• Embassy of Ethiopia

Gilgel Gibe III Dam to support growth and integration in the Horn of Africa

Updated: Dec 9, 2019

The Green Growth Strategy of Ethiopia is fully integrated with its Growth and Transformation Plan (GTP) which aims to comprehensively improve the living conditions of the people by reaching middle-income status by 2025 along with carbon-neutral growth.  The five-year GTP, which ends next year, is being followed by GTP II. This, currently under preparation, will have similar targets, and be based on the same four pillars of the country’s Green Growth Strategy, its Climate Resilient Green Economy Strategy, of which power is one of the main components. Indeed, the power strategy of the country is specifically based on combining economic growth efforts with reducing greenhouse gas emissions. Ethiopia has decided to focus on deploying renewable and clean power generation as a priority with expansion of hydropower generation as one of its major categories as it is endowed with 45,000 MW of hydro power potential.

The target of this power generation policy is to expand production of electricity from renewable energy for domestic and regional markets. Ethiopia believes the growth in different sectors and the impressive momentum of recent economic development that it has achieved can be sustained by the increasing generation of power and electricity. Electricity powers cities and is instrumental in almost all applications, from fuelling industrial activities to pumping water for irrigation and improving production and productivity in agriculture, still the major element in the country’s economy. Electricity, if it is not adequately scaled up to support development, also risks becoming a very real bottleneck to growth, as underlined in Ethiopia’s strategy documents. These also note that in order to support the level of economic development at an annual growth rate of more than 10% to which the government aspires, the country needs to expand power supplies at a rate of more than 14% per year. In terms of natural resources, Ethiopia has abundant resources to meet such demands. Apart from hydropower Ethiopia’s energy policy aims to harness geothermal and solar resources, all of which produce virtually zero greenhouse gas emissions, for delivering electricity to the country and to the region, are enormous.

One of the major hydroelectric power projects that will be completed in the coming June, is the Gilgel Gibe III hydroelectric project. At a height of 243 meters, Gilgel Gibe III hydroelectric dam is going to be the highest Roller Compacted Concrete dam in Africa and will nearly double the present electric power generation of the country with an installed capacity of 1870 MW. The power that Gilgel Gibe III will provide for Ethiopia’s internal development is paralleled by the benefits it will provide for regional countries as well. Gilgel Gibe III will also have multi-dimensional benefits by exporting energy to other countries in the region including Kenya and visibly contribute to realizing the integration of East Africa region and IGAD. A power transmission line connecting Ethiopia and Kenya is well underway. Gilgel Gibe III will also assist in the development of neighboring countries by providing cheap and clean electricity and sets example for other countries that green growth is right path for achieving sustainable development. It will thus contribute to the economic growth of the peoples in the region and encourage economic integration between them, with an annual energy production of 1870 MW.  It will be an important element in the long term plans of Ethiopia to use its potential 45,000 megawatts to integrate the region through power links and expedite regional economic integration.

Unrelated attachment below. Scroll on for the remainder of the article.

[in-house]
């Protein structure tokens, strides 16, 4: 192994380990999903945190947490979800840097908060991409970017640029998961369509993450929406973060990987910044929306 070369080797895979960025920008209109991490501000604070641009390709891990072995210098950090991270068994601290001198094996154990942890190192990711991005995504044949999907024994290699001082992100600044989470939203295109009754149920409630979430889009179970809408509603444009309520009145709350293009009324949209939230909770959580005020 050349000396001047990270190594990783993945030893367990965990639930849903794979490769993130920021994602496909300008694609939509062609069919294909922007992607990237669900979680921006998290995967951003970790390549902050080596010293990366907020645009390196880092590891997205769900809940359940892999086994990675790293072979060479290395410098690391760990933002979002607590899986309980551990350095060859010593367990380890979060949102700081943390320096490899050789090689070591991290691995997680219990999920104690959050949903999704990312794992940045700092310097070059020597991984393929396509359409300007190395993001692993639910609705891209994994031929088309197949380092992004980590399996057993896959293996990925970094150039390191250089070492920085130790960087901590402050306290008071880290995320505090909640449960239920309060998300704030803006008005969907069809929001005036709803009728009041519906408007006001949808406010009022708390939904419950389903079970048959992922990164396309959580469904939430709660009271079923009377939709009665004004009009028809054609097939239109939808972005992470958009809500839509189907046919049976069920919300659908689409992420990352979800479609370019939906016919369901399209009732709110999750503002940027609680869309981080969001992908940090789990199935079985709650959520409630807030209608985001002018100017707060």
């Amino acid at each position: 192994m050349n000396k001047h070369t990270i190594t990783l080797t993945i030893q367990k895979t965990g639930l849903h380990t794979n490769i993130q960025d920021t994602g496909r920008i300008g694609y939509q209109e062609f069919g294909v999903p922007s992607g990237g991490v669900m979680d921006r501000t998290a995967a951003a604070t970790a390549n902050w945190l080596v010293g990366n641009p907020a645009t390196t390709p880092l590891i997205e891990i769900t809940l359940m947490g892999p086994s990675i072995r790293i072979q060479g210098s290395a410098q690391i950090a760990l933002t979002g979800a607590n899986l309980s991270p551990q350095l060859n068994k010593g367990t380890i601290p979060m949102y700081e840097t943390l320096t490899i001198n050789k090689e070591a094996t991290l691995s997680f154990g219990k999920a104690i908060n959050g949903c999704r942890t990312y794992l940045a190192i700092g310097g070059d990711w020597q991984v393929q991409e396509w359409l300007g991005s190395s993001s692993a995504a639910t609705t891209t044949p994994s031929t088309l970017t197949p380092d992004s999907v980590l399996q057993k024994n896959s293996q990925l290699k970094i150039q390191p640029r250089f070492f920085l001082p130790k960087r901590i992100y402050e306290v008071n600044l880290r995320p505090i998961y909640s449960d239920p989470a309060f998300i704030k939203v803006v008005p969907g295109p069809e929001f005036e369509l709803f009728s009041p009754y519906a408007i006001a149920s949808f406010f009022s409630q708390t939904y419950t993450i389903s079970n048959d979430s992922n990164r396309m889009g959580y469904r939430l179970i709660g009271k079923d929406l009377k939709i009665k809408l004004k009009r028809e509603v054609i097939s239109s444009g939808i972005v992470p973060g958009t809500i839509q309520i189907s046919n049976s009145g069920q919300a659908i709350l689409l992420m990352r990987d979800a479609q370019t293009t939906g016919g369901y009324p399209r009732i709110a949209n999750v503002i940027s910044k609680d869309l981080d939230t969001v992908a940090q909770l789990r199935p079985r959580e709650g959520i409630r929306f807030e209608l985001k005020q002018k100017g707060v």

Last Saturday (December 27) during his state visit to Ethiopia, President Museveni, of Uganda and his delegation of Ministers and other high level officials and their Ethiopian counterparts visited the Gilgel Gibe III Dam.  After the visit President Museveni said Ethiopia was exemplary in harnessing country’s resources towards sustainable development. He described Ethiopia’s natural topography as convenient for power generation and said this will help in is expanding power generation within the region. The President also noted that Ethiopia’s power connections with Kenya would enable Uganda to benefit and import energy from Ethiopia. Foreign Minister, Dr. Tedros, emphasized that Gilgel Gibe III would play a key role in realizing regional energy interconnections and mutual development among all the countries of the region. He noted that the Dam would not only bring regional econmic integration but it would also contribute significantly to strengthen people-to-people relations among the countries of the region and assist in bringing peace and stability to the Horn of Africa and East Africa.